Thirteen months of infinity plus: a whirlwind guide to ebooks for your Kindle

That thing the Reduced Shakespeare company do? You know: the entire works of the Bard in less than an hour. Well this post is kind of like that, only not Shakespeare, and it’ll take far less than an hour.

Let’s start with Eric Brown. We’ve been lucky enough to bring out the first ebook editions of several of his books, including the first edition in any format of his latest short story collection The Angels of Life and Death. His work is typified by his landmark novel Penumbra, a large-canvas story of space exploration and aliens, and a human race that is cosmopolitan and miles away from any stereotypical WASP future. For something a bit different, we also have his ghostly story of love, loss and writing, A Writer’s Life.

John Grant has won numerous awards, including the World Fantasy Award and the Hugo. We have fantasy, SF and horror from him in the collection Take No Prisoners and the short novel Qinmeartha and the Girl-child LoChi (published with a bonus novella in our edition). For something a bit different, we have his non-fiction collection Warm Words and Otherwise – some of the most insightful, perceptive and downright funny book reviews you will find anywhere.

Anna Tambour is a quirky satirist of the fantastic loved by many and sadly overlooked by many more who have yet to discover her work. Luckily, the infinity plus editions of her novel Spotted Lily and collection Monterra’s Deliciosa & Other Tales & have brought her to new audiences, hitting Amazon top tens in recent weeks.

Kaitlin Queen is a successful children’s author now finding success as an adult crime-writer. She has a new story due from PS Publishing in 2012, and her novel One More Unfortunate has been a big success for infinity plus, another top ten title in more than one category at Amazon.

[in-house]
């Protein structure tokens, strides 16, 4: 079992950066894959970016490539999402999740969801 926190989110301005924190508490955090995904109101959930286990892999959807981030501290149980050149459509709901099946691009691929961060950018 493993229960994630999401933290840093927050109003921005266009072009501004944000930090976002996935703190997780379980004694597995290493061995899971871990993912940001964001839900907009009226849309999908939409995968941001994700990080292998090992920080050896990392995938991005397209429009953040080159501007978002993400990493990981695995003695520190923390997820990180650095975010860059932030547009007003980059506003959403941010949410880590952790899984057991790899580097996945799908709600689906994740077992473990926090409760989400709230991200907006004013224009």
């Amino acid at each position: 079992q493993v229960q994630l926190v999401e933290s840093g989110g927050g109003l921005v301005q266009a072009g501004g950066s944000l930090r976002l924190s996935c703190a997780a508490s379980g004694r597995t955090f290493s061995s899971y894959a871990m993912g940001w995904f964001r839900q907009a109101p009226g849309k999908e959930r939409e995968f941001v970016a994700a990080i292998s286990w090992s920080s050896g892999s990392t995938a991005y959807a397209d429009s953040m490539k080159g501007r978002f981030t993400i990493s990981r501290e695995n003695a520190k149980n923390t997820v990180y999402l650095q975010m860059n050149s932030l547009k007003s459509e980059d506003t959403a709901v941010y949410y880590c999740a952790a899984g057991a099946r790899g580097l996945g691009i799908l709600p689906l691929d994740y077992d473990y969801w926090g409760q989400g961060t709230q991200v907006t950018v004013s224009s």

The infinity plus book imprint got off the ground with collections of my own short fiction, and more recently brought out electronic editions of my big fantasy novel about the death of religion and magic Lord of Stone, and my SF thriller The Accord, described by SF Site, The Guardian and SFF Signal as one of the best books on virtual reality and transhumanism yet written, and by SciFi Wire as “a literary science fiction tour de force”.

We’re approaching 20,000 downloads of Iain Rowan’s work at infinity plus. His gritty, moving and very clever collection of crime fiction Nowhere To Go has topped Amazon’s short fiction charts and received some fantastic reviews.

Neil Williamson’s The Ephemera is a powerful collection of short SF and fantasy from an emerging author short-listed for this year’s BSFA short fiction award, while Garry Kilworth’s new collection The Phoenix Man, exclusive to infinity plus, is another showcase for an author described by New Scientist as “the best short story writer in any genre”.

Robert Freeman Wexler’s The Circus of the Grand Design is a circus novel unlike any other: imagine Ray Bradbury’s carnival fiction mashed up with Angela Carter and quite a lot of sex and you’d still only be scratching its wonderfully freakish and fascinating surface. And new to the infinity plus list, Stephen Palmer’s Hallucinating and Muezzinland offer helter-skelter, incendiary visions of how the nearish future might be.

Finally, there’s the small matter of the fifteen titles in our infinity plus singles list: short, cheap ebooks, each consisting of a single story. This list includes Eric Brown’s Interzone poll-winning The Time-lapsed Man, Lisa Tuttle’s Nebula-winning The Bone Flute (including a new essay on the controversy arising when she tried to turn down the award), Garry Kilworth’s Interzone poll-winning The Sculptor, and many more.

Phew… and breathe… There: a whirlwind tour of where we’ve reached after our first 13 months as an ebook imprint. Compressing it like this really does the list no justice, but if nothing else, it’s been a useful exercise for me, a chance to step back, catch my breath and think, “Wow! We really published all these fantastic books…” It’s been quite a year!

Keith Brooke on the background to new ebook release The Accord

The Accord by Keith Brooke“One of the finest novels of virtual reality yet written… a dazzling work of the imagination.” SF Site